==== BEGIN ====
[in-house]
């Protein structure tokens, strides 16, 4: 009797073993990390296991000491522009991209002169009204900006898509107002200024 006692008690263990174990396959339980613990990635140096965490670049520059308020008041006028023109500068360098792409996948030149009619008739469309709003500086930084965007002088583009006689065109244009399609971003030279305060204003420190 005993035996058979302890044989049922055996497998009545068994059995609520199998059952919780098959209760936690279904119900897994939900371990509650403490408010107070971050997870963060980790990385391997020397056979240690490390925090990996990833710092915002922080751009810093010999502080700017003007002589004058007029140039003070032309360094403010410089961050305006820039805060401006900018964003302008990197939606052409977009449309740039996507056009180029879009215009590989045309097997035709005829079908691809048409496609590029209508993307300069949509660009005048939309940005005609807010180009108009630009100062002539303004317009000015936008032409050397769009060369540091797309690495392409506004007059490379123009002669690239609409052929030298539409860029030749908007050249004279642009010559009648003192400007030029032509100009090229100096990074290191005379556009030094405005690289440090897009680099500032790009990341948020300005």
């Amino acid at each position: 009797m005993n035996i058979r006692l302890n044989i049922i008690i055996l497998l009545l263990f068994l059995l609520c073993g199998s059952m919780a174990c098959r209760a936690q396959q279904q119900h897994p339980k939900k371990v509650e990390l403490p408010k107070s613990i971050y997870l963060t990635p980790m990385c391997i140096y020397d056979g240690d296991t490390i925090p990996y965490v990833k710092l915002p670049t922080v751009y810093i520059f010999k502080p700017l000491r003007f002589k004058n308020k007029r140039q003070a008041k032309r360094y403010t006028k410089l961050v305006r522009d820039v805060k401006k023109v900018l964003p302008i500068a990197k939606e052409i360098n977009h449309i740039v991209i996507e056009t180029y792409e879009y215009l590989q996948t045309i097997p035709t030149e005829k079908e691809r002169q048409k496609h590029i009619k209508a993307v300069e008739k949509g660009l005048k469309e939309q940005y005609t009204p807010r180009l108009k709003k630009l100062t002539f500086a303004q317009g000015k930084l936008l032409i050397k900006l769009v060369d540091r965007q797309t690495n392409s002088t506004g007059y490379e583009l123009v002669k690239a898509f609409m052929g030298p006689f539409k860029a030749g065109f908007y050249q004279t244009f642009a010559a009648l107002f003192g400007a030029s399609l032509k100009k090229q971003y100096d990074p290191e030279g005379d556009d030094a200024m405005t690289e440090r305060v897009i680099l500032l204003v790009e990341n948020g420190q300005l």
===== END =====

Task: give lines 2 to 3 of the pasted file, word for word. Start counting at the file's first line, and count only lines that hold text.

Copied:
């Protein structure tokens, strides 16, 4: 009797073993990390296991000491522009991209002169009204900006898509107002200024 006692008690263990174990396959339980613990990635140096965490670049520059308020008041006028023109500068360098792409996948030149009619008739469309709003500086930084965007002088583009006689065109244009399609971003030279305060204003420190 005993035996058979302890044989049922055996497998009545068994059995609520199998059952919780098959209760936690279904119900897994939900371990509650403490408010107070971050997870963060980790990385391997020397056979240690490390925090990996990833710092915002922080751009810093010999502080700017003007002589004058007029140039003070032309360094403010410089961050305006820039805060401006900018964003302008990197939606052409977009449309740039996507056009180029879009215009590989045309097997035709005829079908691809048409496609590029209508993307300069949509660009005048939309940005005609807010180009108009630009100062002539303004317009000015936008032409050397769009060369540091797309690495392409506004007059490379123009002669690239609409052929030298539409860029030749908007050249004279642009010559009648003192400007030029032509100009090229100096990074290191005379556009030094405005690289440090897009680099500032790009990341948020300005």
């Amino acid at each position: 009797m005993n035996i058979r006692l302890n044989i049922i008690i055996l497998l009545l263990f068994l059995l609520c073993g199998s059952m919780a174990c098959r209760a936690q396959q279904q119900h897994p339980k939900k371990v509650e990390l403490p408010k107070s613990i971050y997870l963060t990635p980790m990385c391997i140096y020397d056979g240690d296991t490390i925090p990996y965490v990833k710092l915002p670049t922080v751009y810093i520059f010999k502080p700017l000491r003007f002589k004058n308020k007029r140039q003070a008041k032309r360094y403010t006028k410089l961050v305006r522009d820039v805060k401006k023109v900018l964003p302008i500068a990197k939606e052409i360098n977009h449309i740039v991209i996507e056009t180029y792409e879009y215009l590989q996948t045309i097997p035709t030149e005829k079908e691809r002169q048409k496609h590029i009619k209508a993307v300069e008739k949509g660009l005048k469309e939309q940005y005609t009204p807010r180009l108009k709003k630009l100062t002539f500086a303004q317009g000015k930084l936008l032409i050397k900006l769009v060369d540091r965007q797309t690495n392409s002088t506004g007059y490379e583009l123009v002669k690239a898509f609409m052929g030298p006689f539409k860029a030749g065109f908007y050249q004279t244009f642009a010559a009648l107002f003192g400007a030029s399609l032509k100009k090229q971003y100096d990074p290191e030279g005379d556009d030094a200024m405005t690289e440090r305060v897009i680099l500032l204003v790009e990341n948020g420190q300005l």